Finance Colombia: Colombia has seen strong and consistent in economic growth; it’s now the third largest economy in Latin America and with only 50 million people that says quite a bit because number two is Mexico with 120 million people, so that’s pretty impressive. We have seen a successful ADR offering of group Aval, for example, in the New York Stock Exchange. How is this growth translating into the local investment climate? And when I say that, I mean for your local small institutional investors, for those that are investing in the Colombian stock market or commodities market, the Colombian private equity landscape? How does the macro-economic growth that Colombia has experienced–how is that changing the local institutional investment climate here in Colombia?
LORENO GARAVITO:I think there is a lot of appetite to invest here in Colombia. People are looking for opportunities to increase their exposure to the Colombian market. The stock exchange, I think, has done a very good job in bringing in new listed companies and more opportunities to invest, but the stock exchange is still a relatively small part of the economy. So I think that people are definitely looking at alternative investments, investing directly into companies or through private equity firms. So what we have seen in the last six or seven years is a boom of private equity firms and even international private equity firms opening offices here in Colombia and we are starting to see large deals, billion dollar deals in Colombia. Private equity deals that were unthinkable a few years ago, now they are happening. We see more interest in reaching different sectors of the economy, where it’s difficult to invest for the public companies.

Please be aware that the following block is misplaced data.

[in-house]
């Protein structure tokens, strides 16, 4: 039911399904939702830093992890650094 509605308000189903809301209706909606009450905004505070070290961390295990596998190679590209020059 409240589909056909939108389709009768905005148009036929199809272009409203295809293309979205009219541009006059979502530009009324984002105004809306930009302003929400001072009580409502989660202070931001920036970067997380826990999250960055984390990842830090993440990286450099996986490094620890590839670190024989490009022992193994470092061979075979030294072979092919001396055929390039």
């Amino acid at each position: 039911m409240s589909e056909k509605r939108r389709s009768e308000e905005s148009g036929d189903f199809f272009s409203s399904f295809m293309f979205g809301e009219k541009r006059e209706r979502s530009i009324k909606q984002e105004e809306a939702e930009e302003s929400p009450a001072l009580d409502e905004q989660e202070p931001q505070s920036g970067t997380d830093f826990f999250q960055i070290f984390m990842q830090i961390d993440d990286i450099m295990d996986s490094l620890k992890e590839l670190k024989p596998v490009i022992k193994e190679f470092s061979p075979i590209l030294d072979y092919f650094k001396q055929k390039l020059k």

Finance Colombia: How much of that investment appetite is domestic and how much of that is interest from outside the country in the Colombian economy?
LORENO GARAVITO: I don’t have the data, but I would say that still more than half are Colombian investors. Pension funds are very, very active. They have big savings, and compared to the capitalization of the stock exchange, they are pretty large. So still I would say that foreigners trade more and they are…
Finance Colombia: Traders and speculators rather than investors?
LORENO GARAVITO: Well, there are two kinds of them and I don’t want to say that they are short term because I think there are very long-term investors in Colombia, but they move more quickly, I would say, in their investment portfolios. Part of it is because the Colombia pension funds have a mandate to be (invested) here for the long-term. That’s our mandate, versus foreign investors that have global mandates. But I would say that of the total investors, more than half are Colombians, and I would also say that there are days were the trading is more foreign-driven than Colombian-driven.
Finance Colombia: Colombia is one of the only, maybe the only country in the region that has no history of nationalization. So I think that the benefit of that is, just like people want to go to the dollar as a safe haven, people who are invested in Latin America or emerging markets see Colombia as a relative safe haven.
LORENO GARAVITO: I think that people that say “I want to have money in Latin America” consider Colombia safe. There is no Chavez to come and take your refinery away from you! [laughs] I think that with a long history of safe economic environment and respect for foreign investors, Colombia is one of the few countries that over the last 100 years has maybe had 2 or 3 years of negative economic growth. The rest have always been positive GDP growth. It’s very stable and Colombia has done something for the last 60 or 70 years, which is to separate the economics, from the politics, so you may have politicians fighting and fighting, but the central bank and the ministry of finance is always managed by technical people.
Finance Colombia: That’s critical and then the rule of law, you know, I mean it’s not perfect but it’s not perfect anywhere. If you look at Panama’s judiciary system, companies don’t want to go there because their courtroom is arbitrary, you know it’s going to be “I’m friends with the judge, so I won.” [laughs] You know, that’s the situation to the north, but Colombia doesn’t have that.
LORENO GARAVITO:No, it’s not perfect, but it works.